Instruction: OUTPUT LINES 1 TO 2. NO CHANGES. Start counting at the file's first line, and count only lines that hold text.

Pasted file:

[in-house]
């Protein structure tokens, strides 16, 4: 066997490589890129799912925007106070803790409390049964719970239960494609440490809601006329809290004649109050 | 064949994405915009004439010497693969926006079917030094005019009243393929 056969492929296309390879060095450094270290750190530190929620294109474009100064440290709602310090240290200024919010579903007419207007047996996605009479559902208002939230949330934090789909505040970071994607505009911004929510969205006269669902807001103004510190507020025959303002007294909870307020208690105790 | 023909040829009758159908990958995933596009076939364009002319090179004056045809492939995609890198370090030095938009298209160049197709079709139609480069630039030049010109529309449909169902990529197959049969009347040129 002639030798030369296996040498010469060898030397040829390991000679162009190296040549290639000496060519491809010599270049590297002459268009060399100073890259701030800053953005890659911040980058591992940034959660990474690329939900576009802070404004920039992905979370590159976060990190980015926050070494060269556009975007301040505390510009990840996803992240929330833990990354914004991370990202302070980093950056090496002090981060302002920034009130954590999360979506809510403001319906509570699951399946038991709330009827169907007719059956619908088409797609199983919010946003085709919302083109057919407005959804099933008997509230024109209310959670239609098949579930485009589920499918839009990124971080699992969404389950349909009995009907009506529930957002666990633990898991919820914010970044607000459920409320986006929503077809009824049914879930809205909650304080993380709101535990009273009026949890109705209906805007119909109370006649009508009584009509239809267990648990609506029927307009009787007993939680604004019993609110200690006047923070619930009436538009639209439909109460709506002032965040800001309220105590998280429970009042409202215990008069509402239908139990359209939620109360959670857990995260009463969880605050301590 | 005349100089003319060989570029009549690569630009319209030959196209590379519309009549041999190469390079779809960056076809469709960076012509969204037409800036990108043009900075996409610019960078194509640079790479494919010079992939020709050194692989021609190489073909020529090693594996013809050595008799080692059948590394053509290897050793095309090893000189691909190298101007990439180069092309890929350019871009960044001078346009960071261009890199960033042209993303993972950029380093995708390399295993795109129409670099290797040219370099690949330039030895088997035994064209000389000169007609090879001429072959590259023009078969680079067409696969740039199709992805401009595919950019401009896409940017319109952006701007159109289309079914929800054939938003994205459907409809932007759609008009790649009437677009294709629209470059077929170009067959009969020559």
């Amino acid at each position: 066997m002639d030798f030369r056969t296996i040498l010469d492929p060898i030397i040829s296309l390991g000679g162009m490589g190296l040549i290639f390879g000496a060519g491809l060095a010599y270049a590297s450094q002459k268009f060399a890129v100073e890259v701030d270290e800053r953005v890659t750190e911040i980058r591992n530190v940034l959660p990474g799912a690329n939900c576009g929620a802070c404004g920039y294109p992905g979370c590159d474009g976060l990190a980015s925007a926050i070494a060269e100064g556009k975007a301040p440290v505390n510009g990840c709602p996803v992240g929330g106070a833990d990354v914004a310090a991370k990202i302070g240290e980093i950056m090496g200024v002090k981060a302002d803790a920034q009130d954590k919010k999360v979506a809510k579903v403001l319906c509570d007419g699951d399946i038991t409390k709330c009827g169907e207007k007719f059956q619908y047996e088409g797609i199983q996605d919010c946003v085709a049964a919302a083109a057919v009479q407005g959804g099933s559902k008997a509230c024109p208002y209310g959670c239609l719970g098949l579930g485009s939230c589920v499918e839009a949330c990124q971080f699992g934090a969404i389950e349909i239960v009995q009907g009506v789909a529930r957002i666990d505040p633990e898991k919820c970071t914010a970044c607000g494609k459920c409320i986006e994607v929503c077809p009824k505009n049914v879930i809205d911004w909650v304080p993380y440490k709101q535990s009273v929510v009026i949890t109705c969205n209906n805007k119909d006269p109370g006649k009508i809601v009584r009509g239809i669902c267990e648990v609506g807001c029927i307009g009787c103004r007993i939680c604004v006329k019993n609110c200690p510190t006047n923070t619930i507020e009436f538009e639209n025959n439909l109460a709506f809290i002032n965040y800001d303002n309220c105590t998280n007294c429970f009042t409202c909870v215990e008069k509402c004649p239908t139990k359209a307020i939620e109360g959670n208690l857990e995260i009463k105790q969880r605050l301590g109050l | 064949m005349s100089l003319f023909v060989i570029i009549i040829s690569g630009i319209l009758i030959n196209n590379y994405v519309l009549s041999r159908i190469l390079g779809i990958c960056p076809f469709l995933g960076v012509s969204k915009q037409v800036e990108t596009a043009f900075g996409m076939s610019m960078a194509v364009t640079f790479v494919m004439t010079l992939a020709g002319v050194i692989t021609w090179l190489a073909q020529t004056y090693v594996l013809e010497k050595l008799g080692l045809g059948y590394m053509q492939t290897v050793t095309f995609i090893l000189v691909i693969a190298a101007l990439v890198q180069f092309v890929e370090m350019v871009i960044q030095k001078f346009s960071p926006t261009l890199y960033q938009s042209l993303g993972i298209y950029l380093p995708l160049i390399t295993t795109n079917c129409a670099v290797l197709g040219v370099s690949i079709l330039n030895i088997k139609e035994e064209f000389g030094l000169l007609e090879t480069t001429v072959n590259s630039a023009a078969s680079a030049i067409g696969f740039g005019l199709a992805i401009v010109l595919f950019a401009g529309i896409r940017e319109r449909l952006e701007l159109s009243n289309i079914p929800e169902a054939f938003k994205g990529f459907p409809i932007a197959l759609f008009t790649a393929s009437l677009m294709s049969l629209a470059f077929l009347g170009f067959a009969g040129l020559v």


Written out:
[in-house]
């Protein structure tokens, strides 16, 4: 066997490589890129799912925007106070803790409390049964719970239960494609440490809601006329809290004649109050 | 064949994405915009004439010497693969926006079917030094005019009243393929 056969492929296309390879060095450094270290750190530190929620294109474009100064440290709602310090240290200024919010579903007419207007047996996605009479559902208002939230949330934090789909505040970071994607505009911004929510969205006269669902807001103004510190507020025959303002007294909870307020208690105790 | 023909040829009758159908990958995933596009076939364009002319090179004056045809492939995609890198370090030095938009298209160049197709079709139609480069630039030049010109529309449909169902990529197959049969009347040129 002639030798030369296996040498010469060898030397040829390991000679162009190296040549290639000496060519491809010599270049590297002459268009060399100073890259701030800053953005890659911040980058591992940034959660990474690329939900576009802070404004920039992905979370590159976060990190980015926050070494060269556009975007301040505390510009990840996803992240929330833990990354914004991370990202302070980093950056090496002090981060302002920034009130954590999360979506809510403001319906509570699951399946038991709330009827169907007719059956619908088409797609199983919010946003085709919302083109057919407005959804099933008997509230024109209310959670239609098949579930485009589920499918839009990124971080699992969404389950349909009995009907009506529930957002666990633990898991919820914010970044607000459920409320986006929503077809009824049914879930809205909650304080993380709101535990009273009026949890109705209906805007119909109370006649009508009584009509239809267990648990609506029927307009009787007993939680604004019993609110200690006047923070619930009436538009639209439909109460709506002032965040800001309220105590998280429970009042409202215990008069509402239908139990359209939620109360959670857990995260009463969880605050301590 | 005349100089003319060989570029009549690569630009319209030959196209590379519309009549041999190469390079779809960056076809469709960076012509969204037409800036990108043009900075996409610019960078194509640079790479494919010079992939020709050194692989021609190489073909020529090693594996013809050595008799080692059948590394053509290897050793095309090893000189691909190298101007990439180069092309890929350019871009960044001078346009960071261009890199960033042209993303993972950029380093995708390399295993795109129409670099290797040219370099690949330039030895088997035994064209000389000169007609090879001429072959590259023009078969680079067409696969740039199709992805401009595919950019401009896409940017319109952006701007159109289309079914929800054939938003994205459907409809932007759609008009790649009437677009294709629209470059077929170009067959009969020559």